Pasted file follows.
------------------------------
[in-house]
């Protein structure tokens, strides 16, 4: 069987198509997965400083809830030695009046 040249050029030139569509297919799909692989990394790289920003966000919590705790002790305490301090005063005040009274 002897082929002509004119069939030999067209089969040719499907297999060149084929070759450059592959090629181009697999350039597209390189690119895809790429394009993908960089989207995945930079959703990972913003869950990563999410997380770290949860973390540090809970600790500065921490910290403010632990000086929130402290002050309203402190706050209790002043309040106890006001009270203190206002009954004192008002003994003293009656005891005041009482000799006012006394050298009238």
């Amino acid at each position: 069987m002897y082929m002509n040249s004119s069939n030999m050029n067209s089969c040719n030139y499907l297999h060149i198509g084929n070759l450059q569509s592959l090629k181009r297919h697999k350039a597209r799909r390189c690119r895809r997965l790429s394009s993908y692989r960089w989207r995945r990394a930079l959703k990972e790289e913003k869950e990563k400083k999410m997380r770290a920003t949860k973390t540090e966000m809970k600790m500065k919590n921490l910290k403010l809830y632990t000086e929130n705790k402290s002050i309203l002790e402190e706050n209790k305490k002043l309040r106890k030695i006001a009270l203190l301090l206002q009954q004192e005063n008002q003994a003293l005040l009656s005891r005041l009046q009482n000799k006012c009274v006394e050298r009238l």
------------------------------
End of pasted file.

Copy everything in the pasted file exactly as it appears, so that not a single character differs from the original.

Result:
[in-house]
């Protein structure tokens, strides 16, 4: 069987198509997965400083809830030695009046 040249050029030139569509297919799909692989990394790289920003966000919590705790002790305490301090005063005040009274 002897082929002509004119069939030999067209089969040719499907297999060149084929070759450059592959090629181009697999350039597209390189690119895809790429394009993908960089989207995945930079959703990972913003869950990563999410997380770290949860973390540090809970600790500065921490910290403010632990000086929130402290002050309203402190706050209790002043309040106890006001009270203190206002009954004192008002003994003293009656005891005041009482000799006012006394050298009238």
């Amino acid at each position: 069987m002897y082929m002509n040249s004119s069939n030999m050029n067209s089969c040719n030139y499907l297999h060149i198509g084929n070759l450059q569509s592959l090629k181009r297919h697999k350039a597209r799909r390189c690119r895809r997965l790429s394009s993908y692989r960089w989207r995945r990394a930079l959703k990972e790289e913003k869950e990563k400083k999410m997380r770290a920003t949860k973390t540090e966000m809970k600790m500065k919590n921490l910290k403010l809830y632990t000086e929130n705790k402290s002050i309203l002790e402190e706050n209790k305490k002043l309040r106890k030695i006001a009270l203190l301090l206002q009954q004192e005063n008002q003994a003293l005040l009656s005891r005041l009046q009482n000799k006012c009274v006394e050298r009238l």